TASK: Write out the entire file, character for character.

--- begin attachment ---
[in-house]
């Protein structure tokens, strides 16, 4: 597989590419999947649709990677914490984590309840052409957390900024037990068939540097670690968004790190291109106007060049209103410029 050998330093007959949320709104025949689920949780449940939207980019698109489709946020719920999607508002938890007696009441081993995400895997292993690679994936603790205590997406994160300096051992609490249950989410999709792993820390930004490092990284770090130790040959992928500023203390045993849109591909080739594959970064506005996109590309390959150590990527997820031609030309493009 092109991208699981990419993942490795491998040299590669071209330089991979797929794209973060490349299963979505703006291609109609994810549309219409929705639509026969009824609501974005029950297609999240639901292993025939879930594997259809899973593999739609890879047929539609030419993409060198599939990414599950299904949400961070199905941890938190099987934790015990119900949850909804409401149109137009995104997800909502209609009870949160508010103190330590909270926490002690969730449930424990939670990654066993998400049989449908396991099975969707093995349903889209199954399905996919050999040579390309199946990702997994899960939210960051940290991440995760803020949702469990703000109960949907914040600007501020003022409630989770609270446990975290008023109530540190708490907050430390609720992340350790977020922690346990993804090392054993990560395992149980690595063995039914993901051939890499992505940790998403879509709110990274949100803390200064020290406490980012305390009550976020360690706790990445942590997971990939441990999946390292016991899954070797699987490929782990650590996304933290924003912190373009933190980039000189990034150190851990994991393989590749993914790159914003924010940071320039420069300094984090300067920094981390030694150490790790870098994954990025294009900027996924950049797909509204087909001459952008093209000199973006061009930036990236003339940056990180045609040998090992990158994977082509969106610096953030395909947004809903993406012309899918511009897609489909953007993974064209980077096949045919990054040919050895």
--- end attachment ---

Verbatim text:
[in-house]
């Protein structure tokens, strides 16, 4: 597989590419999947649709990677914490984590309840052409957390900024037990068939540097670690968004790190291109106007060049209103410029 050998330093007959949320709104025949689920949780449940939207980019698109489709946020719920999607508002938890007696009441081993995400895997292993690679994936603790205590997406994160300096051992609490249950989410999709792993820390930004490092990284770090130790040959992928500023203390045993849109591909080739594959970064506005996109590309390959150590990527997820031609030309493009 092109991208699981990419993942490795491998040299590669071209330089991979797929794209973060490349299963979505703006291609109609994810549309219409929705639509026969009824609501974005029950297609999240639901292993025939879930594997259809899973593999739609890879047929539609030419993409060198599939990414599950299904949400961070199905941890938190099987934790015990119900949850909804409401149109137009995104997800909502209609009870949160508010103190330590909270926490002690969730449930424990939670990654066993998400049989449908396991099975969707093995349903889209199954399905996919050999040579390309199946990702997994899960939210960051940290991440995760803020949702469990703000109960949907914040600007501020003022409630989770609270446990975290008023109530540190708490907050430390609720992340350790977020922690346990993804090392054993990560395992149980690595063995039914993901051939890499992505940790998403879509709110990274949100803390200064020290406490980012305390009550976020360690706790990445942590997971990939441990999946390292016991899954070797699987490929782990650590996304933290924003912190373009933190980039000189990034150190851990994991393989590749993914790159914003924010940071320039420069300094984090300067920094981390030694150490790790870098994954990025294009900027996924950049797909509204087909001459952008093209000199973006061009930036990236003339940056990180045609040998090992990158994977082509969106610096953030395909947004809903993406012309899918511009897609489909953007993974064209980077096949045919990054040919050895």